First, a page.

Japanese billionaire is giving away $9 million to his Twitter followers in a happiness experiment
In a move that feels like the subject line of a spam email or the premise of a bad '80s movie, online shopping mogul Yusaku Maezawa is giving away money as a social experiment.
Maezawa will give ￥1 million yen ($9,130) to 1,000 followers who retweeted his January 1st post announcing the giveaway. The deadline to retweet was Tuesday, January 7.
Over 4 million of his followers retweeted the tweet, so the winners will be chosen by lottery.
企画趣旨や当選条件などはYouTubeで説明してます。 https://t.co/kBgwwmJoaP pic.twitter.com/1Fr0Vq4i6Z
— Yusaku Maezawa (MZ) 前澤友作 (@yousuck2020) December 31, 2019
In a YouTube announcement, Maezawa called the contest a "serious social trial" to see how ￥1 million yen could improve people's happiness. The billionaire says that recipients can spend the money however they like, but must fill out a regular questionnaire about how they're using the funds.
Maezawa says he will contact the winners afterward to see how the money impacts their lives and he encourages social scientists to study the results.
The experiment is also an attempt by the billionaire to test the benefits of a universal basic income (UBI). Over the past few years, governments across the globe have been conducting UBI experiments by giving their citizens regular, no-strings-attached payments.
In the U.S., Democratic presidential candidate Andrew Yang's major policy proposal is the Freedom Dividend which would give every American $1,000 a month. Yang believes that automation and artificial intelligence will soon disrupt the U.S labor market, making UBI an economic necessity.
But the bigger question remains: Does money make people happy?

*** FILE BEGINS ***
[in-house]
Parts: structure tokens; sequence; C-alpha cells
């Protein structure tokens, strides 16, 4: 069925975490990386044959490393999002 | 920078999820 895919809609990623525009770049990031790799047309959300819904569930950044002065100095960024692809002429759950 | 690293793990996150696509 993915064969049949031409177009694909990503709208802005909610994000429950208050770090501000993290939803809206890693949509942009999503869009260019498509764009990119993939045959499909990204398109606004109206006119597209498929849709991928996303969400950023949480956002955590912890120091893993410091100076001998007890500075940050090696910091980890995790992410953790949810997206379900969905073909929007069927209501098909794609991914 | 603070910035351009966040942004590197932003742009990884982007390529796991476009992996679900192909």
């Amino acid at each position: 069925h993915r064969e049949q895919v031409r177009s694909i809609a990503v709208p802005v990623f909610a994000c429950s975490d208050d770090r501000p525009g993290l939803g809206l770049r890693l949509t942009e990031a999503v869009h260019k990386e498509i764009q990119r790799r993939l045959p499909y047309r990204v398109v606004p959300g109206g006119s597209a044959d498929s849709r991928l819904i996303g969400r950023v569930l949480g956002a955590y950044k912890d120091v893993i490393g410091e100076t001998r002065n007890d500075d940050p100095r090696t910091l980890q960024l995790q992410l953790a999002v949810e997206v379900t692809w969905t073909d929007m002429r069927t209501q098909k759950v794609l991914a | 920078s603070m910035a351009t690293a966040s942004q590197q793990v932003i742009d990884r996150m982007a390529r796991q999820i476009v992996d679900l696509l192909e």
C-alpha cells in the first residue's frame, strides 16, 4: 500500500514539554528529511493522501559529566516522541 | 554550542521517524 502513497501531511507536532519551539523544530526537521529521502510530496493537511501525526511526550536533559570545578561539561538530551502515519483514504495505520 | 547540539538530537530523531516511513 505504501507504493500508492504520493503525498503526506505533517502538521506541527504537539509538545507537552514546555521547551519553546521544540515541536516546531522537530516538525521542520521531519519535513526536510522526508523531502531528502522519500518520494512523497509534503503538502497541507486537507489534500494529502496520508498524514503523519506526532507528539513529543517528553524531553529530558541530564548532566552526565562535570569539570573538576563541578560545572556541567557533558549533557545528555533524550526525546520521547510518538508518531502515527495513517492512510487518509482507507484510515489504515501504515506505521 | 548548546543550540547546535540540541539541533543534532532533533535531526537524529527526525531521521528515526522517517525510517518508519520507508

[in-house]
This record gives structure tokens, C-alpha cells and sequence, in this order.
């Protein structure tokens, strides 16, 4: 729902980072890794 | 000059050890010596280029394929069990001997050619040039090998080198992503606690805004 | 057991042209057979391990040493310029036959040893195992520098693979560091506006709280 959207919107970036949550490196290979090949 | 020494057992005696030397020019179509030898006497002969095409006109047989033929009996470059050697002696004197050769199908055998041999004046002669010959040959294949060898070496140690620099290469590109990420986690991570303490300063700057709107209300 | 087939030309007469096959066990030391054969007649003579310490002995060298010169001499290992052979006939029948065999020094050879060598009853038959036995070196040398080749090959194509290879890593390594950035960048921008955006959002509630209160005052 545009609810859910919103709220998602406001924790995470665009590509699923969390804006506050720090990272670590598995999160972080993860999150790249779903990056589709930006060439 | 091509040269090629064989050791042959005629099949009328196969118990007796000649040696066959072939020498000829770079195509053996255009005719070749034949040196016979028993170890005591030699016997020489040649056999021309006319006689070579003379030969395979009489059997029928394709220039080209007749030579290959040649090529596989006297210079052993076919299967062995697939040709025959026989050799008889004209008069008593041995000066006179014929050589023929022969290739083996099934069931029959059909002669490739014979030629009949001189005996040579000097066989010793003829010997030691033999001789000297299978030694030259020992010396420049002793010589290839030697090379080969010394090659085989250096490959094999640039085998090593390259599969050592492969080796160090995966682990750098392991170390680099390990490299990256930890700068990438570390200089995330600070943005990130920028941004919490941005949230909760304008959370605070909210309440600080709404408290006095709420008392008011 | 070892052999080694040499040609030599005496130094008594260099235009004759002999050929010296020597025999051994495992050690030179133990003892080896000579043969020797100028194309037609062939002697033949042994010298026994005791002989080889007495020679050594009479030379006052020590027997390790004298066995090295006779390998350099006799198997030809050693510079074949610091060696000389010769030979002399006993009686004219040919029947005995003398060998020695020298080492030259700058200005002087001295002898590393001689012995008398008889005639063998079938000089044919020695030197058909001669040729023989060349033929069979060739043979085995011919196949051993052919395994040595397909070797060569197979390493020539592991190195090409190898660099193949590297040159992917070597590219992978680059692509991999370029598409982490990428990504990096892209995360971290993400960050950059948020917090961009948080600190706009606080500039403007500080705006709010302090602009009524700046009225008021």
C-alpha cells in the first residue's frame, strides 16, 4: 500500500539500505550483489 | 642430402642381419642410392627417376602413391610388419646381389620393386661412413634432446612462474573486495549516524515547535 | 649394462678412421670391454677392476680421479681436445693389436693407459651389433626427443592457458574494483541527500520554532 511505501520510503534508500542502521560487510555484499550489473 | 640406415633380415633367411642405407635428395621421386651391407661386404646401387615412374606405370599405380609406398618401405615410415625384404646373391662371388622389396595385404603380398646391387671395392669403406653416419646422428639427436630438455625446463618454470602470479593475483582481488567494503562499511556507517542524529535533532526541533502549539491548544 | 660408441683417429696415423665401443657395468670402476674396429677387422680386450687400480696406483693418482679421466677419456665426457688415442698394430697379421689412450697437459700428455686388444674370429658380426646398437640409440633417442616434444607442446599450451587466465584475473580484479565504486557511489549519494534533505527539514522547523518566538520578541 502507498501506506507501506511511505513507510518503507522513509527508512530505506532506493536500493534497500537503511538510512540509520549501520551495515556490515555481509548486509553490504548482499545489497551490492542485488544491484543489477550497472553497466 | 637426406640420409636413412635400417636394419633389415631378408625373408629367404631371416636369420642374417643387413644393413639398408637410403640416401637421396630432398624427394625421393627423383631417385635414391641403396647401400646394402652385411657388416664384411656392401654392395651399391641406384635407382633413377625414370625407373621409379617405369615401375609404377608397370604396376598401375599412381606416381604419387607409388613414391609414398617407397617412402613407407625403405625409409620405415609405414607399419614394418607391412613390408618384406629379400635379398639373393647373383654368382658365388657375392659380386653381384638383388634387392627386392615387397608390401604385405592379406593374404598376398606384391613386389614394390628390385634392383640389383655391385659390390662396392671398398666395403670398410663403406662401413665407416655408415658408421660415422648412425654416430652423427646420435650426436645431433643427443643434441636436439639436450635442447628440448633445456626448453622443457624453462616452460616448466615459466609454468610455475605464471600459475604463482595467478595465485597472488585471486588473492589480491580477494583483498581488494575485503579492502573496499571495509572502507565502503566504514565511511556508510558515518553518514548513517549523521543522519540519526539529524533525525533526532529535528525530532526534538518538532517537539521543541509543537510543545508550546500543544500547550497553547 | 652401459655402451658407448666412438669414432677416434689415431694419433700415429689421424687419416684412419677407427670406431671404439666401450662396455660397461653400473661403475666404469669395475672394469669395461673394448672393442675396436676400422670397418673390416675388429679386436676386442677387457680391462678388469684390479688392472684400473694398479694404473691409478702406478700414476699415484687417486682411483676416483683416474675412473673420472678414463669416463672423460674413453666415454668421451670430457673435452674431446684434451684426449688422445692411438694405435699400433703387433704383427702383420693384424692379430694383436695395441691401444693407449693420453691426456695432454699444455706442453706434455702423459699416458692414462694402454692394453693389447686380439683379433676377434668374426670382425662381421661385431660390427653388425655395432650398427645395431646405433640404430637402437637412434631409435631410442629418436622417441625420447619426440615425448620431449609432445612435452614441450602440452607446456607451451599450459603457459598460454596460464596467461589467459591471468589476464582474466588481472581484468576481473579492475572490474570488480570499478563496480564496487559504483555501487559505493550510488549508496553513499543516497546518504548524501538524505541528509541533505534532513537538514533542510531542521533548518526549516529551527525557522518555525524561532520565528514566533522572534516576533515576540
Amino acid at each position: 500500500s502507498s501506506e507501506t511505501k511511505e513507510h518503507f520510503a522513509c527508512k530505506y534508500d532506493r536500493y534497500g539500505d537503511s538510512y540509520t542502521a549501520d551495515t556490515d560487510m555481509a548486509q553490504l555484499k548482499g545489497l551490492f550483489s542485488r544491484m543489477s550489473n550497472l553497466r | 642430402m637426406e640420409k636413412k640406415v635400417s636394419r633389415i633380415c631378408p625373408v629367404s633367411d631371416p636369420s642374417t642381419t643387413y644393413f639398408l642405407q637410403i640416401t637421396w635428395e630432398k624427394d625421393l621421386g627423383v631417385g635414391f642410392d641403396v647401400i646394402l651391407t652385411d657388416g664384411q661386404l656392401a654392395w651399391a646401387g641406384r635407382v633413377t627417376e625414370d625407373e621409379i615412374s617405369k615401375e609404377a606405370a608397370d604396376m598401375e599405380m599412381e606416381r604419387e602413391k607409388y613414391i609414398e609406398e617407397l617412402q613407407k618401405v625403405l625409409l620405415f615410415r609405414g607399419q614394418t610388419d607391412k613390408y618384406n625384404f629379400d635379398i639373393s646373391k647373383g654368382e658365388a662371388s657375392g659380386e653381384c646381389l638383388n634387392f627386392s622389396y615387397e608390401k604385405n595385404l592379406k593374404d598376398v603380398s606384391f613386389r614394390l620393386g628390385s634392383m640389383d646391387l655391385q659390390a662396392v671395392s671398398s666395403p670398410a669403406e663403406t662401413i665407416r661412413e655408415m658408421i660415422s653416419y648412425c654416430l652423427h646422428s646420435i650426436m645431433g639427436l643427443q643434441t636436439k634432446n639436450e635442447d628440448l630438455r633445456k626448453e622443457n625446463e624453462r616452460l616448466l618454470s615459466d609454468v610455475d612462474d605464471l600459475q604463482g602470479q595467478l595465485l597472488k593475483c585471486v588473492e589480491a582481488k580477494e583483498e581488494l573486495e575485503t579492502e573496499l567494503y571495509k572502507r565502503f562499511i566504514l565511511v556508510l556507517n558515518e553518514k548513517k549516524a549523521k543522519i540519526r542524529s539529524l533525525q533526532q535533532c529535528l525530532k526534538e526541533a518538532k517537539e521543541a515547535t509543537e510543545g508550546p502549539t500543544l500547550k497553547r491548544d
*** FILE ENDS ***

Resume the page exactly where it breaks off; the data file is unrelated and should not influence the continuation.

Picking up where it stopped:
A 2010 study out of Princeton found that the magic number for buying happiness is right around $75,000 year. This number is a rough estimate and fluctuates depending on where someone lives. Seventy-five thousand dollars a year goes a lot further in Marcus, Iowa than it does in San Francisco.
"The lower a person's annual income falls below that benchmark, the unhappier he or she feels," Bilinda Luscombe from Time Magazine writes. "But no matter how much more than $75,000 people make, they don't report any greater degree of happiness."
The study found that a lower income doesn't make one sad in and of itself, but it makes people feel more ground down by their problems. When people make $75,000 and up, their happiness is more determined by their individual temperament and circumstances of their life.
So if Maezawa really wants to measure people's happiness, he's going to have to cough up a lot more money. And, if Andrew Yang wasnts to really succeed, he;s going to have to up that extra $12,000 a year to whatever amount the average American needs to hit that magical $75,000-a-year goal.
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